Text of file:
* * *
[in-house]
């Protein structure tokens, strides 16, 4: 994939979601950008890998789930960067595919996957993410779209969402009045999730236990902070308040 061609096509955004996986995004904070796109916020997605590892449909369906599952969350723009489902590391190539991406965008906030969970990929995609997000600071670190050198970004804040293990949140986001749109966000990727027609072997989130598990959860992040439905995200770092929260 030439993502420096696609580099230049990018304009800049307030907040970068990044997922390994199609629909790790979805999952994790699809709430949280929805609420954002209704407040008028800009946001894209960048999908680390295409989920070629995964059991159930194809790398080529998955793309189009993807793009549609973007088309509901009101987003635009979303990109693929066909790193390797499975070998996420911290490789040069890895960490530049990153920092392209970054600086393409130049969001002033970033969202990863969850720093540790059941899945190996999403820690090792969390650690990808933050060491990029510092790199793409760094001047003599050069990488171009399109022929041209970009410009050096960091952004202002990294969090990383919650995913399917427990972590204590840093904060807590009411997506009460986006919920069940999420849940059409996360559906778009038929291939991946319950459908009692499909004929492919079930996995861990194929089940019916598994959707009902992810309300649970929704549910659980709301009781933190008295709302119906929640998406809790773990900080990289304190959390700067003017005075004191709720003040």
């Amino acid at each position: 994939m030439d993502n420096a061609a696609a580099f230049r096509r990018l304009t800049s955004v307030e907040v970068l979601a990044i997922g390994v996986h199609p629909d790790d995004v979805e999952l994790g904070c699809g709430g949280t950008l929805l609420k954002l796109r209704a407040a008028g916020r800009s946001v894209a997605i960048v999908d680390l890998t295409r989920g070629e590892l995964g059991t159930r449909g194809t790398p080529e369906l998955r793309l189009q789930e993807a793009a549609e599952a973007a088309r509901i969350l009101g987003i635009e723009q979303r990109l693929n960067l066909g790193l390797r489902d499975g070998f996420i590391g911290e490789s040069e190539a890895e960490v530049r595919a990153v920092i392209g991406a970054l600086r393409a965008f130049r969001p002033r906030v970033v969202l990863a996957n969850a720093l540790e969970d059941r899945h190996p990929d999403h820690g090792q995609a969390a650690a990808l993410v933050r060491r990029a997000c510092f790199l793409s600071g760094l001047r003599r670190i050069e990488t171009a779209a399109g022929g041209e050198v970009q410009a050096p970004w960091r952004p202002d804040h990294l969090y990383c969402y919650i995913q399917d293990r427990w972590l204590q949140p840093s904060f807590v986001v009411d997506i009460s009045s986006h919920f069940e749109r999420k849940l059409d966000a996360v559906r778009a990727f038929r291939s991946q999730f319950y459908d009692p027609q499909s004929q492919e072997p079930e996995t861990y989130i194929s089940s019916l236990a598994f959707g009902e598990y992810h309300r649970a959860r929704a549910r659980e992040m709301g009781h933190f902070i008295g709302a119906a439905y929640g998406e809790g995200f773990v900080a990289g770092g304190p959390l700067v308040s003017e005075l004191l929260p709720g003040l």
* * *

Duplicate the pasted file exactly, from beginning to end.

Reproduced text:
[in-house]
């Protein structure tokens, strides 16, 4: 994939979601950008890998789930960067595919996957993410779209969402009045999730236990902070308040 061609096509955004996986995004904070796109916020997605590892449909369906599952969350723009489902590391190539991406965008906030969970990929995609997000600071670190050198970004804040293990949140986001749109966000990727027609072997989130598990959860992040439905995200770092929260 030439993502420096696609580099230049990018304009800049307030907040970068990044997922390994199609629909790790979805999952994790699809709430949280929805609420954002209704407040008028800009946001894209960048999908680390295409989920070629995964059991159930194809790398080529998955793309189009993807793009549609973007088309509901009101987003635009979303990109693929066909790193390797499975070998996420911290490789040069890895960490530049990153920092392209970054600086393409130049969001002033970033969202990863969850720093540790059941899945190996999403820690090792969390650690990808933050060491990029510092790199793409760094001047003599050069990488171009399109022929041209970009410009050096960091952004202002990294969090990383919650995913399917427990972590204590840093904060807590009411997506009460986006919920069940999420849940059409996360559906778009038929291939991946319950459908009692499909004929492919079930996995861990194929089940019916598994959707009902992810309300649970929704549910659980709301009781933190008295709302119906929640998406809790773990900080990289304190959390700067003017005075004191709720003040």
């Amino acid at each position: 994939m030439d993502n420096a061609a696609a580099f230049r096509r990018l304009t800049s955004v307030e907040v970068l979601a990044i997922g390994v996986h199609p629909d790790d995004v979805e999952l994790g904070c699809g709430g949280t950008l929805l609420k954002l796109r209704a407040a008028g916020r800009s946001v894209a997605i960048v999908d680390l890998t295409r989920g070629e590892l995964g059991t159930r449909g194809t790398p080529e369906l998955r793309l189009q789930e993807a793009a549609e599952a973007a088309r509901i969350l009101g987003i635009e723009q979303r990109l693929n960067l066909g790193l390797r489902d499975g070998f996420i590391g911290e490789s040069e190539a890895e960490v530049r595919a990153v920092i392209g991406a970054l600086r393409a965008f130049r969001p002033r906030v970033v969202l990863a996957n969850a720093l540790e969970d059941r899945h190996p990929d999403h820690g090792q995609a969390a650690a990808l993410v933050r060491r990029a997000c510092f790199l793409s600071g760094l001047r003599r670190i050069e990488t171009a779209a399109g022929g041209e050198v970009q410009a050096p970004w960091r952004p202002d804040h990294l969090y990383c969402y919650i995913q399917d293990r427990w972590l204590q949140p840093s904060f807590v986001v009411d997506i009460s009045s986006h919920f069940e749109r999420k849940l059409d966000a996360v559906r778009a990727f038929r291939s991946q999730f319950y459908d009692p027609q499909s004929q492919e072997p079930e996995t861990y989130i194929s089940s019916l236990a598994f959707g009902e598990y992810h309300r649970a959860r929704a549910r659980e992040m709301g009781h933190f902070i008295g709302a119906a439905y929640g998406e809790g995200f773990v900080a990289g770092g304190p959390l700067v308040s003017e005075l004191l929260p709720g003040l």